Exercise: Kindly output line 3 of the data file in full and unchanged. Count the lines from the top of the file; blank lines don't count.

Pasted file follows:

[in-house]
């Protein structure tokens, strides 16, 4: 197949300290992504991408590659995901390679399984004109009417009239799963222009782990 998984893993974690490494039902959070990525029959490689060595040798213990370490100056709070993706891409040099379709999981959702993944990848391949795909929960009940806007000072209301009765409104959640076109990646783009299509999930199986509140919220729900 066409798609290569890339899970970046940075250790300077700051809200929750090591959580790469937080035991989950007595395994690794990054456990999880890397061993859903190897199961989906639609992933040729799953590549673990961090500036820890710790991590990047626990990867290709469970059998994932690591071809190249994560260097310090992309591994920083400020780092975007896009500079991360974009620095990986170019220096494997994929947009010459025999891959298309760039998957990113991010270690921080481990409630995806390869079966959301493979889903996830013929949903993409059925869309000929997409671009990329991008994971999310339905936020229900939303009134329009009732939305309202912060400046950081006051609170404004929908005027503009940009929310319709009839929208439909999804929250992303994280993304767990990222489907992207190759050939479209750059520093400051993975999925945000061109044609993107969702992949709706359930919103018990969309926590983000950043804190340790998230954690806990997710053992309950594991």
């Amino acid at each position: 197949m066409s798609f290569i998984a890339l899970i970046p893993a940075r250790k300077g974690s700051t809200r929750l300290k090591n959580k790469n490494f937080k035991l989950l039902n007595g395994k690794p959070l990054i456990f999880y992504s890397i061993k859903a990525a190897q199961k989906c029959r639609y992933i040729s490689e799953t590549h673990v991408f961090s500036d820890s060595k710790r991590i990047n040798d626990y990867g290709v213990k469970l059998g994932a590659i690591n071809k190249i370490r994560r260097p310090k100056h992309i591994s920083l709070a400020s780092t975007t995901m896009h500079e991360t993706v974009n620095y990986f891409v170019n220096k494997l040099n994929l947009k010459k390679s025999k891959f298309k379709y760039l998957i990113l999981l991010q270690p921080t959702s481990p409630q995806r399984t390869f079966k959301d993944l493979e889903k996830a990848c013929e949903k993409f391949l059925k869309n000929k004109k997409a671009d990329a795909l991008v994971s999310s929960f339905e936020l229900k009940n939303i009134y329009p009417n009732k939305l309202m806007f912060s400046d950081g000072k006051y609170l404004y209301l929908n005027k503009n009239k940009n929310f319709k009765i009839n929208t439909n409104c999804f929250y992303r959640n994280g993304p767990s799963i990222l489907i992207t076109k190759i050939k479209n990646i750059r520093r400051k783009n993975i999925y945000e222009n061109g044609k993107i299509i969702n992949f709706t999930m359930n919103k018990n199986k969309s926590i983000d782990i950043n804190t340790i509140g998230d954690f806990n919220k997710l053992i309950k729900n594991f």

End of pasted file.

């Amino acid at each position: 197949m066409s798609f290569i998984a890339l899970i970046p893993a940075r250790k300077g974690s700051t809200r929750l300290k090591n959580k790469n490494f937080k035991l989950l039902n007595g395994k690794p959070l990054i456990f999880y992504s890397i061993k859903a990525a190897q199961k989906c029959r639609y992933i040729s490689e799953t590549h673990v991408f961090s500036d820890s060595k710790r991590i990047n040798d626990y990867g290709v213990k469970l059998g994932a590659i690591n071809k190249i370490r994560r260097p310090k100056h992309i591994s920083l709070a400020s780092t975007t995901m896009h500079e991360t993706v974009n620095y990986f891409v170019n220096k494997l040099n994929l947009k010459k390679s025999k891959f298309k379709y760039l998957i990113l999981l991010q270690p921080t959702s481990p409630q995806r399984t390869f079966k959301d993944l493979e889903k996830a990848c013929e949903k993409f391949l059925k869309n000929k004109k997409a671009d990329a795909l991008v994971s999310s929960f339905e936020l229900k009940n939303i009134y329009p009417n009732k939305l309202m806007f912060s400046d950081g000072k006051y609170l404004y209301l929908n005027k503009n009239k940009n929310f319709k009765i009839n929208t439909n409104c999804f929250y992303r959640n994280g993304p767990s799963i990222l489907i992207t076109k190759i050939k479209n990646i750059r520093r400051k783009n993975i999925y945000e222009n061109g044609k993107i299509i969702n992949f709706t999930m359930n919103k018990n199986k969309s926590i983000d782990i950043n804190t340790i509140g998230d954690f806990n919220k997710l053992i309950k729900n594991f």